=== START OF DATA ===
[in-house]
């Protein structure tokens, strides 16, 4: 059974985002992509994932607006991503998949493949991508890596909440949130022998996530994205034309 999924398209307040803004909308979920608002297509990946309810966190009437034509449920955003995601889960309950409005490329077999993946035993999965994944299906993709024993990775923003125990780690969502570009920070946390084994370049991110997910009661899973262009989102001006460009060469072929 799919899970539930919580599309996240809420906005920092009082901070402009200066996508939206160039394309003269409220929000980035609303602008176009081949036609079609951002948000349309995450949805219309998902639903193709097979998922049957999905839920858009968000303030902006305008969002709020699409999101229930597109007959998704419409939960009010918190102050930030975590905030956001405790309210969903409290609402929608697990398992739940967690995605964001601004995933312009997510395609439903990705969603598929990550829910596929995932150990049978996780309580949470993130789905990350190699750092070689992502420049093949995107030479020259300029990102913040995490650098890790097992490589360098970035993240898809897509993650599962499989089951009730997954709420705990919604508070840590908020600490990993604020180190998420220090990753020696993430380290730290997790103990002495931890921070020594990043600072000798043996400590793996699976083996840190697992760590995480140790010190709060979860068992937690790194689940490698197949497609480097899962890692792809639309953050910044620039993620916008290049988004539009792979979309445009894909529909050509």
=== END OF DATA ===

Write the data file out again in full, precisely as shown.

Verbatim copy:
[in-house]
């Protein structure tokens, strides 16, 4: 059974985002992509994932607006991503998949493949991508890596909440949130022998996530994205034309 999924398209307040803004909308979920608002297509990946309810966190009437034509449920955003995601889960309950409005490329077999993946035993999965994944299906993709024993990775923003125990780690969502570009920070946390084994370049991110997910009661899973262009989102001006460009060469072929 799919899970539930919580599309996240809420906005920092009082901070402009200066996508939206160039394309003269409220929000980035609303602008176009081949036609079609951002948000349309995450949805219309998902639903193709097979998922049957999905839920858009968000303030902006305008969002709020699409999101229930597109007959998704419409939960009010918190102050930030975590905030956001405790309210969903409290609402929608697990398992739940967690995605964001601004995933312009997510395609439903990705969603598929990550829910596929995932150990049978996780309580949470993130789905990350190699750092070689992502420049093949995107030479020259300029990102913040995490650098890790097992490589360098970035993240898809897509993650599962499989089951009730997954709420705990919604508070840590908020600490990993604020180190998420220090990753020696993430380290730290997790103990002495931890921070020594990043600072000798043996400590793996699976083996840190697992760590995480140790010190709060979860068992937690790194689940490698197949497609480097899962890692792809639309953050910044620039993620916008290049988004539009792979979309445009894909529909050509």